Hiking buddies Derek and Oreo (our dog) joined me on a blustery, cold November day to hike the 3.4-mile loop. Fortunately, the thick forest turned a potentially nose-numbing hike into a refreshingly cold hike. Mittens and hats were absolutely necessary, but the towering trees shielded us, from the most part, from the wind.
As we hiked, I became more and more curious about the history of the land. At the cellar hole, Derek found an old door hinge and some other rusted metal odds and ends, including what he interpreted as a piece of a tractor sickle saw (the jury is still out). And at the edge of the fields, we found an old rusted truck cab. I could only make out a few of the words painted on the door of the cab: Food Market.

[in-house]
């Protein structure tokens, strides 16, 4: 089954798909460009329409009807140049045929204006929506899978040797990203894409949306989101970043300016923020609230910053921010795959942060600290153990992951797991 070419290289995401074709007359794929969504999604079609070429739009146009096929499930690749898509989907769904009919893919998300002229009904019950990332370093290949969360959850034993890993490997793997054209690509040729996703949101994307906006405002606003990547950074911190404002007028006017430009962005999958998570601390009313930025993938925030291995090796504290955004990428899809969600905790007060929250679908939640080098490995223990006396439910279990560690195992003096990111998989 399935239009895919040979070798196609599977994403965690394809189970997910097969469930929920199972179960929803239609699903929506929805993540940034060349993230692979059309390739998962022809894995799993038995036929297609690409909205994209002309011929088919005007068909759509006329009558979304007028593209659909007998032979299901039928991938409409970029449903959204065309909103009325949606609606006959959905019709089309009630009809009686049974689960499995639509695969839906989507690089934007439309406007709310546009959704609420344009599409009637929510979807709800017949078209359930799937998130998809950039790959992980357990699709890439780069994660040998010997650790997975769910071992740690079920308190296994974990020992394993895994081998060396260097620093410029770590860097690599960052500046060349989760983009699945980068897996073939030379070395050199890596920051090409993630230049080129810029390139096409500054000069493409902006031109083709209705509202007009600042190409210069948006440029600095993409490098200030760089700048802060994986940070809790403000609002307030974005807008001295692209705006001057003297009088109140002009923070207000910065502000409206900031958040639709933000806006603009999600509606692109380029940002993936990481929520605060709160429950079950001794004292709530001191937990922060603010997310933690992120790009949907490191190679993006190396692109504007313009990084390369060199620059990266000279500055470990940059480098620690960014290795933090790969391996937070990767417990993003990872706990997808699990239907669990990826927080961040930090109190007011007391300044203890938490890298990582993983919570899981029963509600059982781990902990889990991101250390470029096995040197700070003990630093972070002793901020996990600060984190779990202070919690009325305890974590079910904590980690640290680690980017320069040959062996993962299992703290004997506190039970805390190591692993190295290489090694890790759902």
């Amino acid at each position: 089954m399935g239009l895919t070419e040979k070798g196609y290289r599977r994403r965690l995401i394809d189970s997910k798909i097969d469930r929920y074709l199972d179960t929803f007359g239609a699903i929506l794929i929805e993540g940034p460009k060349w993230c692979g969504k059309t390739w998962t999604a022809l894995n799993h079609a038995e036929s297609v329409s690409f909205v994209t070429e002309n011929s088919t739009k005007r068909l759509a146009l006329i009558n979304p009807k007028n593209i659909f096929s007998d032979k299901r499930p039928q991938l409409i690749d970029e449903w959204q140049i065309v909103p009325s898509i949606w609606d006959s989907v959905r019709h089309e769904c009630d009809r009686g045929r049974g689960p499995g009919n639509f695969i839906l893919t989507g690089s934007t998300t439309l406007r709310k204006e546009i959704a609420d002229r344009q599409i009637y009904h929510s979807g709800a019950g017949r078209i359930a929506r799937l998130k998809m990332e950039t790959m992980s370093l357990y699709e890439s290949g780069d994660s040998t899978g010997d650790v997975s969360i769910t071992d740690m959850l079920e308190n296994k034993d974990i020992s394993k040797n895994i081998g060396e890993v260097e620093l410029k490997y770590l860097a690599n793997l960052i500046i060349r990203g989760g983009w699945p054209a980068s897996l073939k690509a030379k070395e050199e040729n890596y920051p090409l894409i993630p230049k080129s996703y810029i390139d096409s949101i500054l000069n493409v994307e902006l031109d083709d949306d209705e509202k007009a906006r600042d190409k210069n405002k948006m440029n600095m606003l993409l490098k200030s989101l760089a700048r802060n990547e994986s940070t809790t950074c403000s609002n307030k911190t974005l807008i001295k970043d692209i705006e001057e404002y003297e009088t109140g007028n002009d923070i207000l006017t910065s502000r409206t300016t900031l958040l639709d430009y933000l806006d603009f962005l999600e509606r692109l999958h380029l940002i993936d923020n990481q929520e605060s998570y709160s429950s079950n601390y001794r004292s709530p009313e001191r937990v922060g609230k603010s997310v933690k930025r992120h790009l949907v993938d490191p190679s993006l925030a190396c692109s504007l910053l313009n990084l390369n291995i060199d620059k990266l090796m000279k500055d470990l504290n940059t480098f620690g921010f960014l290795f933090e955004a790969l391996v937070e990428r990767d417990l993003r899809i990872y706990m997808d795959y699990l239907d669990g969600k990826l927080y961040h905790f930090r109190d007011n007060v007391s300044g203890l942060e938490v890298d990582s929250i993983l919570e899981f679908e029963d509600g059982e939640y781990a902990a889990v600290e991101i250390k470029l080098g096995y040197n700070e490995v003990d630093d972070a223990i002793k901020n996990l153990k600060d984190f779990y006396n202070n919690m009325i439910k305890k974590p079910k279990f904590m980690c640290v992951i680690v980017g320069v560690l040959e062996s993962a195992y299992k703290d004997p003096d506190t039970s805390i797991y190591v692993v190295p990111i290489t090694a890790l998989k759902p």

At the nearby Whitten Cemetery (located just south of the Whitten Hill Trailhead on Halldale Road) you get an idea of how rich a history the Whitten family has in the region. Looking at the gravestones, it’s easy to form imaginary stories in your head, images of how you imagine certain people were like. For example, Sarah Whitten was born in 1770 and died in 1857, meaning she must have been quite a matriarchal figure for the large family. Living to 87 years of age was a big deal at that time. She was the wife of Deacon James Whitten, who passed away in 1844.